This last Christmas, I was gifted with a last-gen copy of Skyrim by someone who swears by the game as a religion. This isn't my first foray into the world of Bethesda, as I've tried in the past - and failed - to get into Morrowind, Oblivion, and Fallout 3.
I'm giving an honest go at the game, trying one more time to understand the love for this developer and the Elder Scrolls series as a whole. And I'm liking much of what I've encountered so far. So these are the primary things I've learned in my first dozen or so hours, coming as a latecomer to one of the most popular titles of the last generation.
1. Don't Hoard Lockpicks
The skill of lockpicking comes in more handy than it initially appears - and there is a bit of an artform to understanding it just from a player standpoint. However, the most important thing I've learned is not to worry about using lots of picks just to get through one lock. They appear as loot on many a bandit and are sold by many merchants. What's more, even a broken pick is worth progression in the Skill. Meaning there's really no way to waste anything here.
2. Fast Travel Makes a Big Difference
Prior to Skyrim, the most time I spent in the series was with Morrowind - and fast travel is hands down the biggest improvement between these two titles. In the latter, it would take disproportionate amounts of time to complete even the simplest of tasks, while I would slowly trod between paid travel points. Skyrim fixes this by making every locale accessible via fast travel as soon as it's discovered. It really opens up freedom within the game: travel quickly between spots to complete a quest, or wander casually across the landscape. Whichever you prefer.
3. Combat is Unrefined
If there's one thing I'm glad I knew about going in, it's the mediocre combat. As has been consistent for the series, combat is very unwieldy - there's no way to focus on just one target, and most melee encounters can get messy and confusing fast. Still, given the goals of the game, it's probably about as good as it needs to be. And thanks to scaling and the lowest level of difficulty, I can one-shot plenty of enemies. Meaning its inherent flaws aren't hindering my enjoyment of the overall game.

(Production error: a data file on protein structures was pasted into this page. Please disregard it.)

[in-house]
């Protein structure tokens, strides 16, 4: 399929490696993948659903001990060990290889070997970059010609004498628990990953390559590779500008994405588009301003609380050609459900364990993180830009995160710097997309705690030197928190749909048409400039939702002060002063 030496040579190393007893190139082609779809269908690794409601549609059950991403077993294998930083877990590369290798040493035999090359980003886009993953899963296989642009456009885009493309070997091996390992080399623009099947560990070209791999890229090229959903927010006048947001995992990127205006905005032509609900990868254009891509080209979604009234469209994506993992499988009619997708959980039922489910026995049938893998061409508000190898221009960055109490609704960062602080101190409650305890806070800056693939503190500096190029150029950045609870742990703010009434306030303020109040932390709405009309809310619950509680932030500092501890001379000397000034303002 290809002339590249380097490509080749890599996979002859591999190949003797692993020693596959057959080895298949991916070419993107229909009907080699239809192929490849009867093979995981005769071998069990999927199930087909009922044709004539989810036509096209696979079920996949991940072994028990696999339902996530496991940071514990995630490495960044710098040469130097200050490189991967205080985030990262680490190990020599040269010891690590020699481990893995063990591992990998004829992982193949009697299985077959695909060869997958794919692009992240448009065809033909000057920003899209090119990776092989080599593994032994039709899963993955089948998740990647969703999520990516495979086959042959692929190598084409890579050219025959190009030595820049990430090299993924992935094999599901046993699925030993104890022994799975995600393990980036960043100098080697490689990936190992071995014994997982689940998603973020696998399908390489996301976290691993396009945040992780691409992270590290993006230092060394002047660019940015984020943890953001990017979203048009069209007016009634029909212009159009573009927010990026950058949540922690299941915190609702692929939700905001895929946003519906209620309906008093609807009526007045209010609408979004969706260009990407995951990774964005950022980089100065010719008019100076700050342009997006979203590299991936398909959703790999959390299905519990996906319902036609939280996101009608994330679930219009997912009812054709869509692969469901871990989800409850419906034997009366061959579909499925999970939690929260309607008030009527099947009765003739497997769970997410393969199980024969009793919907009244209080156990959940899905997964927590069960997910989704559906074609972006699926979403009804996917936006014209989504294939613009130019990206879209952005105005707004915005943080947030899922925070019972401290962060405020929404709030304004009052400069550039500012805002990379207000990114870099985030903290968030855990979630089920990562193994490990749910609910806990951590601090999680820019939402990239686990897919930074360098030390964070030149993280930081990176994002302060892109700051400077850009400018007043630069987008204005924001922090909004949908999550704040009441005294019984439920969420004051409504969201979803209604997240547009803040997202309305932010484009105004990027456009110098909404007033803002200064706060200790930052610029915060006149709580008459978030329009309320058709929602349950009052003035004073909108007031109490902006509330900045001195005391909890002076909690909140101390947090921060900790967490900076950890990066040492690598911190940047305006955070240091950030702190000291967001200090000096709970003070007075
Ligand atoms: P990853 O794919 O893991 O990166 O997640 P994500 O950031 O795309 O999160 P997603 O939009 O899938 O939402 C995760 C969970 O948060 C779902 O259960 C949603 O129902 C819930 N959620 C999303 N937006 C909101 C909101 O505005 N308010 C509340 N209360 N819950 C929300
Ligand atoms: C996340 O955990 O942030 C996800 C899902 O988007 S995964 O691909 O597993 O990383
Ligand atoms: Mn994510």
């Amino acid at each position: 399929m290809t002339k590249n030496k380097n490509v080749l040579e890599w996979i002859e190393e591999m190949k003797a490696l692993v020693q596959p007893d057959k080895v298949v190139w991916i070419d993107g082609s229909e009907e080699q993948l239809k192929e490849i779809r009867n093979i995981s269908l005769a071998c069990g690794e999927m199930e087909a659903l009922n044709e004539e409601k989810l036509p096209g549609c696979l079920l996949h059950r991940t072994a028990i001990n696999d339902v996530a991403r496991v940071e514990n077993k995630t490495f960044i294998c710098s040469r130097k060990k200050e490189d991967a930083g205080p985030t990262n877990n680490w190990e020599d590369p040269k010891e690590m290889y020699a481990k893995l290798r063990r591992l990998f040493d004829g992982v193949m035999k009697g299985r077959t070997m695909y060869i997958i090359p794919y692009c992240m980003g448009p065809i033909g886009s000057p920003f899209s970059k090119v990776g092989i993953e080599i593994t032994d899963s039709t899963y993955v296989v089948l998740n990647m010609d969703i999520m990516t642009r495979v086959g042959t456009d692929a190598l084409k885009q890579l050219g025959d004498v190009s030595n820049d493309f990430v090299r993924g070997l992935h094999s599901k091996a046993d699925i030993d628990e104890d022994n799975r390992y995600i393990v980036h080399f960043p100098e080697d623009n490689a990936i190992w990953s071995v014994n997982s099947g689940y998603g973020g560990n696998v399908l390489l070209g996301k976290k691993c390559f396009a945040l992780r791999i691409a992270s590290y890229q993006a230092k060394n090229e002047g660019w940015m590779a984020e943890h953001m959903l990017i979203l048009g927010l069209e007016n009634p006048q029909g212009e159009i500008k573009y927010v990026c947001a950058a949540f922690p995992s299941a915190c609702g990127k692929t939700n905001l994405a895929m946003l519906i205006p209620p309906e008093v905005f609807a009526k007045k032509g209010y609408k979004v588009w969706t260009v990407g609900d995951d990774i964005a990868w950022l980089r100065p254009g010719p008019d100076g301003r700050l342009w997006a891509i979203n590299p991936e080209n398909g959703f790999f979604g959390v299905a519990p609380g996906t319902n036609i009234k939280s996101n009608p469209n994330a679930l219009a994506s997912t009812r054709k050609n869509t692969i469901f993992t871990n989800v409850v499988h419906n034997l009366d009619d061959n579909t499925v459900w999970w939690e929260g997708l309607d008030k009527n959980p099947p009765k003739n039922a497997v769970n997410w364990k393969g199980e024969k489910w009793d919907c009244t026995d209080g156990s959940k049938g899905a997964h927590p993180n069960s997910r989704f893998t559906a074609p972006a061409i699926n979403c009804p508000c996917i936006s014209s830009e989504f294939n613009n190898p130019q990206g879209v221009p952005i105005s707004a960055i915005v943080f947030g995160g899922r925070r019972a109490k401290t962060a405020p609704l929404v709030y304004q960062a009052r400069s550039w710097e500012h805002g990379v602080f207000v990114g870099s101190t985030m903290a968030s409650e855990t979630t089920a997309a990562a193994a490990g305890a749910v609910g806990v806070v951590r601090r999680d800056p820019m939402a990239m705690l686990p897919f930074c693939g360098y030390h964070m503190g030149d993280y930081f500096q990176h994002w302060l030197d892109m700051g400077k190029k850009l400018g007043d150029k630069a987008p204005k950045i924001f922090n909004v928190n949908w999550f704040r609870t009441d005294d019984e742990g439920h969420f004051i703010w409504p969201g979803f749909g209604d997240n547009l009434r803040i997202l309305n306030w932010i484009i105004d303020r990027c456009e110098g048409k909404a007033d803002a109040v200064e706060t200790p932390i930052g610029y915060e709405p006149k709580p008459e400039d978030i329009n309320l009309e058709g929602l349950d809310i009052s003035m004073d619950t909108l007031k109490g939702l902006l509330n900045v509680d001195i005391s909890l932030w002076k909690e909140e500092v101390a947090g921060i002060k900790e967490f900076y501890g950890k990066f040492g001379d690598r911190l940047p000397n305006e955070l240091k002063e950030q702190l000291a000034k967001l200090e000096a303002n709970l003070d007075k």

4. Game Freezes Do Still Happen
This is not the shiny new next-gen revarnish I'm playing, but rather a used copy of a five year-old game on my PS3. Meaning that thanks to that big open-world, it still plagues my console with issues. Framerate dips, various bugs and glitches, and worst of all a total seizing up of the game and console altogether. It's the price of the game's ambition, but it's hard not to become frustrated while having to do a manual reboot and hope that nothing gets corrupted in the process.
5. Music is Ambiance, and Ambiance is Everything
Jeremy Soule has been doing marvelous work for this series a few generations now, and that's no less the case here. What's more, it's one of the most defining attributes of the experience. Music is key to building the proper kind of fantasy atmosphere - whether it be while on a quest to defeat Werewolf killers, facing off against a randomly spawned dragon, or even just wandering the landscape in search of that new waypoint. No other single element sells Skyrim as well as its amazing soundtrack.
I doubtless have many more hours still to go in my time with Skyrim and I eagerly anticipate whatever else awaits me. Are you a Skyrim newbie like me? Or are you a veteran Dragonborn with wisdom to dole out? Please share in the comments below.